Even The Wall Street Journal Thinks The Market Is Broken

The Wall Street Journal this morning echoed many of the questions we've raised over the past several years about the sanctity of global markets.  How are equity markets signaling economic strength while bond markets trade at the tightest levels ever?  Why do gold prices soar while inflation remains "stubbornly" low?  The answer, of course, lies in the Central Banking grand experiment that has distorted almost every corner of global markets.  Per the WSJ:

What exactly is the market trying to say about the state of the global economy? Do the recent record highs in U.S. stock markets signal growing confidence in the recovery, or do soaring government borrowing prices and flattening yield curves as borrowing costs tumble at even long maturities signal market fears that the global recovery is a distant dream?

 

How does one reconcile this year’s 30% rise in the price of gold—usually considered a hedge against inflation—with long-term swap rates suggesting inflation will remain low for years? And how does one explain the strength of European markets as many banking shares are trading at more distressed levels than at the height of the global financial crisis?

 

One answer to these disparities is that the markets have become so distorted by central bank activity that they are no longer transmitting very useful information about the economy at all.

As we've discussed on several occasions, low interest rates have created a number of distorted incentive structures that render typical market signals useless.  Perpetually declining interest rates have forced pensions to indiscriminately buy the long end of the the government bond curve in a desperate attempt to match asset duration with their liabilities (see our post "Pension Duration Dilemma - Why Pension Funds Are Driving The Biggest Bond Bubble In History").  Meanwhile equity markets continue to soar to all-time highs, despite lackluster or declining earnings (see "The S&P Is Now Set To Report Its Second Consecutive Annual Earnings Drop Since The Financial Crisis"), on the premise that low-single-digit earnings yields are somehow adequate compensation for equity risk...an assumption they base on the low yields of the completely manipulated long-end of the curve.  The circularity of the many arguments is truly mind numbing.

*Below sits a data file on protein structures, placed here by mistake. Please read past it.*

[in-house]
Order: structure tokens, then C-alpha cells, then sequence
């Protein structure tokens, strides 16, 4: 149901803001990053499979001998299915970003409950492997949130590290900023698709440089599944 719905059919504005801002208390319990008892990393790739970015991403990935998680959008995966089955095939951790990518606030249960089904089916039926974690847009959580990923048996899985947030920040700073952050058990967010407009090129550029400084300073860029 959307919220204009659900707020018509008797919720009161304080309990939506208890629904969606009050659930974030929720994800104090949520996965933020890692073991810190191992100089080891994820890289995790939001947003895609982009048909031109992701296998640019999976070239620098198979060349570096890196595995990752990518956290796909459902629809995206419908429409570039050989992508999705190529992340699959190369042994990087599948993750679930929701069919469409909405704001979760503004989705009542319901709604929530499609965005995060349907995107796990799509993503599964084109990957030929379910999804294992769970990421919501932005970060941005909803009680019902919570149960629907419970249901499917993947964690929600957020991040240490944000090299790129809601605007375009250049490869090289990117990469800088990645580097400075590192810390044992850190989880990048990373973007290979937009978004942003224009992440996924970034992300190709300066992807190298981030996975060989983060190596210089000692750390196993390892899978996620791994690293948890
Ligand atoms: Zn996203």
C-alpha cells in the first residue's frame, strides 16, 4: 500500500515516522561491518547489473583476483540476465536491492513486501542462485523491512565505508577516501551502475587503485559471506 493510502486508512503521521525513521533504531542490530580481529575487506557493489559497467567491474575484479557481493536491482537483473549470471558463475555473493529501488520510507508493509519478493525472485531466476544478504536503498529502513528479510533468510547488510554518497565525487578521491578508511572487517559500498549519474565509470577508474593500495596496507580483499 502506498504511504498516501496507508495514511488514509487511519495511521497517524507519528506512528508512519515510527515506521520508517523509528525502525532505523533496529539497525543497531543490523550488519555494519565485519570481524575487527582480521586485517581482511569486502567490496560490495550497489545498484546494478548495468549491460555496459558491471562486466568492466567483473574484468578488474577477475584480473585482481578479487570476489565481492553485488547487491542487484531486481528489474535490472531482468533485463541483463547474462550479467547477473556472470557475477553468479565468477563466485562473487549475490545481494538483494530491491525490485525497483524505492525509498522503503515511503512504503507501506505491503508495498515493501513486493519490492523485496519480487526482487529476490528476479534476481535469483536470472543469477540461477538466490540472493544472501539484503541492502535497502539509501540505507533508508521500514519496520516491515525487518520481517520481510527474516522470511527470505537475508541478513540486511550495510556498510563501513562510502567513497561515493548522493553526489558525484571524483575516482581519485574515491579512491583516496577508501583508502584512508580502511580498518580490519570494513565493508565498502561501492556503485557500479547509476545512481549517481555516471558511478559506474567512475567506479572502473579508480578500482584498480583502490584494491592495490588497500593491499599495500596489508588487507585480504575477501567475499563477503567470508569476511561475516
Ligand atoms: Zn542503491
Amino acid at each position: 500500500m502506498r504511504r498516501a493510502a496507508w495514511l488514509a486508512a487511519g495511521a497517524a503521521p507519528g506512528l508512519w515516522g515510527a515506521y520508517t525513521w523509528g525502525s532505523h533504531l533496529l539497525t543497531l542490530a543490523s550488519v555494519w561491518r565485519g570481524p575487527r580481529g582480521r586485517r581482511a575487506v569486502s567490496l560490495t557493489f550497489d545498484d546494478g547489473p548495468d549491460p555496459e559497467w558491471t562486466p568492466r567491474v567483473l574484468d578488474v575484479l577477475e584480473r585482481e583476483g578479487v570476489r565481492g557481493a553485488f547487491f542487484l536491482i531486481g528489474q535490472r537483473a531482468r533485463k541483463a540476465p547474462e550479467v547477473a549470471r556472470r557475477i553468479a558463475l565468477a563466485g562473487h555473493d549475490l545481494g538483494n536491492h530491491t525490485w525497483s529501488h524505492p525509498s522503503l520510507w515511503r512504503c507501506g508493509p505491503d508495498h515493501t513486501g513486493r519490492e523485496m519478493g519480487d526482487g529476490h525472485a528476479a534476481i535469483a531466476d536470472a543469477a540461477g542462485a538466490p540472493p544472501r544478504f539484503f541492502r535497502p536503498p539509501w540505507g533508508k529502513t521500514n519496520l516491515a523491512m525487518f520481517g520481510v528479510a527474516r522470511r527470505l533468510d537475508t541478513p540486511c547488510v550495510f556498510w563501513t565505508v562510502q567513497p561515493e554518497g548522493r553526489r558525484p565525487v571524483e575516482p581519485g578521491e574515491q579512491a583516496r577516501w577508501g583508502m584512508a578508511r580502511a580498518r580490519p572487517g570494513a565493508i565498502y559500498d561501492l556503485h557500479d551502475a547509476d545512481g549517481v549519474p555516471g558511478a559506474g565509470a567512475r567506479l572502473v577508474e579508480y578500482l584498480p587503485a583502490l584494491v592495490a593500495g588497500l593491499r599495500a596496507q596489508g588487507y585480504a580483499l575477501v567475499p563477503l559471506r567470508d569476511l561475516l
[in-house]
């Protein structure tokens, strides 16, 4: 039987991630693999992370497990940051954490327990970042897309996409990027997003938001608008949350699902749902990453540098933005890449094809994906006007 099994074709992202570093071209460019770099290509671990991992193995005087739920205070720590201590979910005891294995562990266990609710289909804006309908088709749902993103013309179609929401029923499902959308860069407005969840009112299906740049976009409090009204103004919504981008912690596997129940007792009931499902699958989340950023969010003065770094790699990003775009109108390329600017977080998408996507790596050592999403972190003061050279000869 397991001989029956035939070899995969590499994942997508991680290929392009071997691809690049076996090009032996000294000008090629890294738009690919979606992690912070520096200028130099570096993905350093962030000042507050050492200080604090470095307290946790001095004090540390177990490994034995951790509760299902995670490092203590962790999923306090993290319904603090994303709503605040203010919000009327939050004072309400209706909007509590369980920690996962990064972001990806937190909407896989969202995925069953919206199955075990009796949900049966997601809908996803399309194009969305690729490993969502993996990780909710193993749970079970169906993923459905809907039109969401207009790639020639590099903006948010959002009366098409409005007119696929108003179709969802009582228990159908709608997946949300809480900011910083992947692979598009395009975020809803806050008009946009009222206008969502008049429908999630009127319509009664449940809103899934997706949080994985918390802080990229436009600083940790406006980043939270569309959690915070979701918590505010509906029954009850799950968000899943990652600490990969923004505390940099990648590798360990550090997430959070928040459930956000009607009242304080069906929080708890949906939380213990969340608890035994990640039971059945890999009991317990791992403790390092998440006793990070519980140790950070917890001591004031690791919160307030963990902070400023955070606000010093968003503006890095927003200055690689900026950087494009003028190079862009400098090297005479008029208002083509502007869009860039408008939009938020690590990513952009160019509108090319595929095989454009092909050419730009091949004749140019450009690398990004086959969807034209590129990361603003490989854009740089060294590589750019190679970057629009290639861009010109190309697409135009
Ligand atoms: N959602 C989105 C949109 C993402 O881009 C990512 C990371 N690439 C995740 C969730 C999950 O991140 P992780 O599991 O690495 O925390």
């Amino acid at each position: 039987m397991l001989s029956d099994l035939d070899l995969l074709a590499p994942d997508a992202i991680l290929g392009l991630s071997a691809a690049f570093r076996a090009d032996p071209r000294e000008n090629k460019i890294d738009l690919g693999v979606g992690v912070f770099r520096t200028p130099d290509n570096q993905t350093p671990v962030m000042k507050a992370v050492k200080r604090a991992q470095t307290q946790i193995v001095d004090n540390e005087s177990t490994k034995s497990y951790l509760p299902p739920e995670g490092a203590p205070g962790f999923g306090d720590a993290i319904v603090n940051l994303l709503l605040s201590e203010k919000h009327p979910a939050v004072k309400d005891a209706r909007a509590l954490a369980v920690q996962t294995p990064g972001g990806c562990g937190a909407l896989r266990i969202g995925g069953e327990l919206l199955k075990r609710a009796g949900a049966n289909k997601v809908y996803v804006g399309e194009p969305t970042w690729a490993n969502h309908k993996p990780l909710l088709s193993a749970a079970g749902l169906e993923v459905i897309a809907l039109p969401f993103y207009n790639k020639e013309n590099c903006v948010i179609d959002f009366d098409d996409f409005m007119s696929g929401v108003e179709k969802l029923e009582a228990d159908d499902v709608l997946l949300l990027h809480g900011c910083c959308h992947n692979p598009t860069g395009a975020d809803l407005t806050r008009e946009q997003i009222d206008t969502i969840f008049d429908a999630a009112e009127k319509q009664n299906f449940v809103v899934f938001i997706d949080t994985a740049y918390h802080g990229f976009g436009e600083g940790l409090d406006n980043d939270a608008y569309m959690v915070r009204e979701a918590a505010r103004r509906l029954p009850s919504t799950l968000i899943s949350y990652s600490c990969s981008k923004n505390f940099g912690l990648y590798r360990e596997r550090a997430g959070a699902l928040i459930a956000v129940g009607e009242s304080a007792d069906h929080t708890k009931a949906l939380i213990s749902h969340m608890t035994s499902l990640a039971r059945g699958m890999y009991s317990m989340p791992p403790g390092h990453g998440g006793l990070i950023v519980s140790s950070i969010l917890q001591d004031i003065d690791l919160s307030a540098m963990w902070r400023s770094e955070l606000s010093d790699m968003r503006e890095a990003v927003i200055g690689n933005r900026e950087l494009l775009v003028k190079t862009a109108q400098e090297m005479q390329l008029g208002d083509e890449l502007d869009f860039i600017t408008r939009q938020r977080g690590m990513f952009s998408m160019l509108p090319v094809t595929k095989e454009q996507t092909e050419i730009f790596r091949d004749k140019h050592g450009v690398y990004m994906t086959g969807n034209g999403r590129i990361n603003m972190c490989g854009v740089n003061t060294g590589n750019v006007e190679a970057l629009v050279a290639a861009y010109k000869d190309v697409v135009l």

And meanwhile, proving the pure lunacy of global equity flows, Chris Chapman of Manulife Asset Management recently pointed out that equity prices are blatantly being determined by the market's interpretation of what Central Banks may or may not do.  Per a recent Bloomberg interview, Chapman pointed out:

“The message from the Fed has been conflicting and often not very clear.  So, it seems when the hawks talk up the possibility of a hike, the market discounts it as just trying to get more priced in to give themselves the option to hike rather than actually being interested in hiking."

But, at some point, of course, the madness will all end.  As the WSJ points out, Central Banks around the world have made just about every accommodation they can make (we tend to agree given the staggering $13 trillion of negative-yielding debt around the world, see our post "With Over $13 Trillion In Negative-Yielding Debt, This Is The Pain A 1% Spike In Rates Would Inflict") yet there is no end to the number of pending crises that can bring it all crashing down.  

The prognosis is therefore likely to be more of the same: a lackluster recovery, kept alive by increasingly extravagant central bank action—but with one proviso: The biggest risk to the markets is political.

 

This has been true for several years, of course, but the difference now is that with monetary policy approaching its limits, there is little central banks may be able to do to offset future shocks.

 

With a packed political agenda—including referendums this year in Hungary and Italy and elections next year in the Netherlands, France and Germany, all of which could raise fresh questions about Europe’s cohesion—there is no shortage of events that could throw the recovery off track. Perhaps that is why the price of gold, the ultimate safe haven, has been rising.

At some point we'll revert to a world where good news is good and bad news is bad but we suspect that a lot of pain will have to be endured to get form here to there.